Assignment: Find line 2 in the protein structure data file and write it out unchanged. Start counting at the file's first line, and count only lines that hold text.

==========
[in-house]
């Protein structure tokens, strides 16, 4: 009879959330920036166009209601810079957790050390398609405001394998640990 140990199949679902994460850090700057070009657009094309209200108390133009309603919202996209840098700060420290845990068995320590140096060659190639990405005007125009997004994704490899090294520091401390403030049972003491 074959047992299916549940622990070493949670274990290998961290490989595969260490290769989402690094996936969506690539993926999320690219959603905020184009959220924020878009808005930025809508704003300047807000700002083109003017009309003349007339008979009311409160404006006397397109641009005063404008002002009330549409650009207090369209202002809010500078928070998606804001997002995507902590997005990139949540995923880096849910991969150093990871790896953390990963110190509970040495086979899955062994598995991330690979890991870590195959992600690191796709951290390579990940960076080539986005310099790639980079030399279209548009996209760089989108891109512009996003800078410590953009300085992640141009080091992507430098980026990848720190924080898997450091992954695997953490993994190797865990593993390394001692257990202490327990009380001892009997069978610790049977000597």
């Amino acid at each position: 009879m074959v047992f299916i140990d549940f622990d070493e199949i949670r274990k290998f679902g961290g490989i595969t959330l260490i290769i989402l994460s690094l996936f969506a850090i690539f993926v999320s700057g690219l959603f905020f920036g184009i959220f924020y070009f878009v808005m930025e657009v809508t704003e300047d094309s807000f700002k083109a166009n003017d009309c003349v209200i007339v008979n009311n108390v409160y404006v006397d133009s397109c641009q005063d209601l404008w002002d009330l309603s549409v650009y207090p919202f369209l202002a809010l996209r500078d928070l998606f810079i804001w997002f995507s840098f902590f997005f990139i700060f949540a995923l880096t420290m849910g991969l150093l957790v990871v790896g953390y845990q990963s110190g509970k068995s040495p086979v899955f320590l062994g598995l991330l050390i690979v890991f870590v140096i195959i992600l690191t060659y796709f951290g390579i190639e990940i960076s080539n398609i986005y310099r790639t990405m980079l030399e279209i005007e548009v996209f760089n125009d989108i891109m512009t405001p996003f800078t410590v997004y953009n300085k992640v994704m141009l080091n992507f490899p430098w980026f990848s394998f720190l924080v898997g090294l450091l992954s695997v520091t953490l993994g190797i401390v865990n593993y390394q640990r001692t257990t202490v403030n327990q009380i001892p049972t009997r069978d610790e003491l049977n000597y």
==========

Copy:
């Protein structure tokens, strides 16, 4: 009879959330920036166009209601810079957790050390398609405001394998640990 140990199949679902994460850090700057070009657009094309209200108390133009309603919202996209840098700060420290845990068995320590140096060659190639990405005007125009997004994704490899090294520091401390403030049972003491 074959047992299916549940622990070493949670274990290998961290490989595969260490290769989402690094996936969506690539993926999320690219959603905020184009959220924020878009808005930025809508704003300047807000700002083109003017009309003349007339008979009311409160404006006397397109641009005063404008002002009330549409650009207090369209202002809010500078928070998606804001997002995507902590997005990139949540995923880096849910991969150093990871790896953390990963110190509970040495086979899955062994598995991330690979890991870590195959992600690191796709951290390579990940960076080539986005310099790639980079030399279209548009996209760089989108891109512009996003800078410590953009300085992640141009080091992507430098980026990848720190924080898997450091992954695997953490993994190797865990593993390394001692257990202490327990009380001892009997069978610790049977000597």